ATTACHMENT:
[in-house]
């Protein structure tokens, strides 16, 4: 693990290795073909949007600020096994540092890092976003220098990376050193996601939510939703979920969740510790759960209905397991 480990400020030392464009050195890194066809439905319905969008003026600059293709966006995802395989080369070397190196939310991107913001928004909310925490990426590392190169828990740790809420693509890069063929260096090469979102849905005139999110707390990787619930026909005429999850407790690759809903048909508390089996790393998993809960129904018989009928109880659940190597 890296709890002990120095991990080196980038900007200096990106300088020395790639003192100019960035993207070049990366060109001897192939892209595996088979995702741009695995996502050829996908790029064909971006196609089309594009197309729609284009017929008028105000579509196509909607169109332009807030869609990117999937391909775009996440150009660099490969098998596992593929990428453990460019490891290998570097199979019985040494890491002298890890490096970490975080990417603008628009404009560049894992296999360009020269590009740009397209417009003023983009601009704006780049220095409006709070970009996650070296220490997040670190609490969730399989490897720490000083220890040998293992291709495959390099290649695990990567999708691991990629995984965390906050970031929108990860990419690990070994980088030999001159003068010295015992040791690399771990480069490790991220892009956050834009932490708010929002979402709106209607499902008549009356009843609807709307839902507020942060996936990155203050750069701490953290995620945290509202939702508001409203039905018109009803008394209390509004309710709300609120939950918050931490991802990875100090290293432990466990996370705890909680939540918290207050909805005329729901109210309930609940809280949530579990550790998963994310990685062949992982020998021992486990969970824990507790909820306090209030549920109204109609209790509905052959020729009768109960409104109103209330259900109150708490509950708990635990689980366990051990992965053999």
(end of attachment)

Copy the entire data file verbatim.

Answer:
[in-house]
């Protein structure tokens, strides 16, 4: 693990290795073909949007600020096994540092890092976003220098990376050193996601939510939703979920969740510790759960209905397991 480990400020030392464009050195890194066809439905319905969008003026600059293709966006995802395989080369070397190196939310991107913001928004909310925490990426590392190169828990740790809420693509890069063929260096090469979102849905005139999110707390990787619930026909005429999850407790690759809903048909508390089996790393998993809960129904018989009928109880659940190597 890296709890002990120095991990080196980038900007200096990106300088020395790639003192100019960035993207070049990366060109001897192939892209595996088979995702741009695995996502050829996908790029064909971006196609089309594009197309729609284009017929008028105000579509196509909607169109332009807030869609990117999937391909775009996440150009660099490969098998596992593929990428453990460019490891290998570097199979019985040494890491002298890890490096970490975080990417603008628009404009560049894992296999360009020269590009740009397209417009003023983009601009704006780049220095409006709070970009996650070296220490997040670190609490969730399989490897720490000083220890040998293992291709495959390099290649695990990567999708691991990629995984965390906050970031929108990860990419690990070994980088030999001159003068010295015992040791690399771990480069490790991220892009956050834009932490708010929002979402709106209607499902008549009356009843609807709307839902507020942060996936990155203050750069701490953290995620945290509202939702508001409203039905018109009803008394209390509004309710709300609120939950918050931490991802990875100090290293432990466990996370705890909680939540918290207050909805005329729901109210309930609940809280949530579990550790998963994310990685062949992982020998021992486990969970824990507790909820306090209030549920109204109609209790509905052959020729009768109960409104109103209330259900109150708490509950708990635990689980366990051990992965053999």